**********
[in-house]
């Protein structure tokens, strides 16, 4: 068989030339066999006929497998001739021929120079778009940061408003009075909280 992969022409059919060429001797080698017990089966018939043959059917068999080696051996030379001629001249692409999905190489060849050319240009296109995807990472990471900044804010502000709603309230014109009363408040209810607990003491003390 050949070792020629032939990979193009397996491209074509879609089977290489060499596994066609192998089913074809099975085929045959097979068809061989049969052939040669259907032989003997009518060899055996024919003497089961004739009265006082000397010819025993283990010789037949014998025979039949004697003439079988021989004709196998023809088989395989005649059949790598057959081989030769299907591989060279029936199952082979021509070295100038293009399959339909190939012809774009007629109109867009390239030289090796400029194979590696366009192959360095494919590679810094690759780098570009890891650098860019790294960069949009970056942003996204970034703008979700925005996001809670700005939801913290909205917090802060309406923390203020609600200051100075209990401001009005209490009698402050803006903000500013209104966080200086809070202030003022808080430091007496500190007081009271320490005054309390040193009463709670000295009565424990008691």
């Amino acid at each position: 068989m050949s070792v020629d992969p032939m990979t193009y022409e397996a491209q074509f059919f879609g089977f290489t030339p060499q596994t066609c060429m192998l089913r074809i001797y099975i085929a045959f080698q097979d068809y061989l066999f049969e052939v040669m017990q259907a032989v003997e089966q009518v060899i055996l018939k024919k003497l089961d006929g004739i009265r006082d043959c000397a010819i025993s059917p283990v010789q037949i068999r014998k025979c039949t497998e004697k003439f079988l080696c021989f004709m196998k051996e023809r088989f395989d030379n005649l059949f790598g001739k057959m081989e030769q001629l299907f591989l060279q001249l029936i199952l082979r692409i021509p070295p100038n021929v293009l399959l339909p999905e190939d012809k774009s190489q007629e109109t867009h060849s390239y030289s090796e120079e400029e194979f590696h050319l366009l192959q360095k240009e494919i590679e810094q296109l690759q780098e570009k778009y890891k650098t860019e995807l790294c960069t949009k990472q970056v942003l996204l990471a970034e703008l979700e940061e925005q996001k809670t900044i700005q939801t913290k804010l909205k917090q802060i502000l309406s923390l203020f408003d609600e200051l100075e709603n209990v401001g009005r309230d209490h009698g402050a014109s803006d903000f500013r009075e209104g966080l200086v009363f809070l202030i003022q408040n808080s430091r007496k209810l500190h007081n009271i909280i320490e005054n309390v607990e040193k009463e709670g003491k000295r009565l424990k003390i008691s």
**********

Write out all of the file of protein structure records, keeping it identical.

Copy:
[in-house]
């Protein structure tokens, strides 16, 4: 068989030339066999006929497998001739021929120079778009940061408003009075909280 992969022409059919060429001797080698017990089966018939043959059917068999080696051996030379001629001249692409999905190489060849050319240009296109995807990472990471900044804010502000709603309230014109009363408040209810607990003491003390 050949070792020629032939990979193009397996491209074509879609089977290489060499596994066609192998089913074809099975085929045959097979068809061989049969052939040669259907032989003997009518060899055996024919003497089961004739009265006082000397010819025993283990010789037949014998025979039949004697003439079988021989004709196998023809088989395989005649059949790598057959081989030769299907591989060279029936199952082979021509070295100038293009399959339909190939012809774009007629109109867009390239030289090796400029194979590696366009192959360095494919590679810094690759780098570009890891650098860019790294960069949009970056942003996204970034703008979700925005996001809670700005939801913290909205917090802060309406923390203020609600200051100075209990401001009005209490009698402050803006903000500013209104966080200086809070202030003022808080430091007496500190007081009271320490005054309390040193009463709670000295009565424990008691």
């Amino acid at each position: 068989m050949s070792v020629d992969p032939m990979t193009y022409e397996a491209q074509f059919f879609g089977f290489t030339p060499q596994t066609c060429m192998l089913r074809i001797y099975i085929a045959f080698q097979d068809y061989l066999f049969e052939v040669m017990q259907a032989v003997e089966q009518v060899i055996l018939k024919k003497l089961d006929g004739i009265r006082d043959c000397a010819i025993s059917p283990v010789q037949i068999r014998k025979c039949t497998e004697k003439f079988l080696c021989f004709m196998k051996e023809r088989f395989d030379n005649l059949f790598g001739k057959m081989e030769q001629l299907f591989l060279q001249l029936i199952l082979r692409i021509p070295p100038n021929v293009l399959l339909p999905e190939d012809k774009s190489q007629e109109t867009h060849s390239y030289s090796e120079e400029e194979f590696h050319l366009l192959q360095k240009e494919i590679e810094q296109l690759q780098e570009k778009y890891k650098t860019e995807l790294c960069t949009k990472q970056v942003l996204l990471a970034e703008l979700e940061e925005q996001k809670t900044i700005q939801t913290k804010l909205k917090q802060i502000l309406s923390l203020f408003d609600e200051l100075e709603n209990v401001g009005r309230d209490h009698g402050a014109s803006d903000f500013r009075e209104g966080l200086v009363f809070l202030i003022q408040n808080s430091r007496k209810l500190h007081n009271i909280i320490e005054n309390v607990e040193k009463e709670g003491k000295r009565l424990k003390i008691s």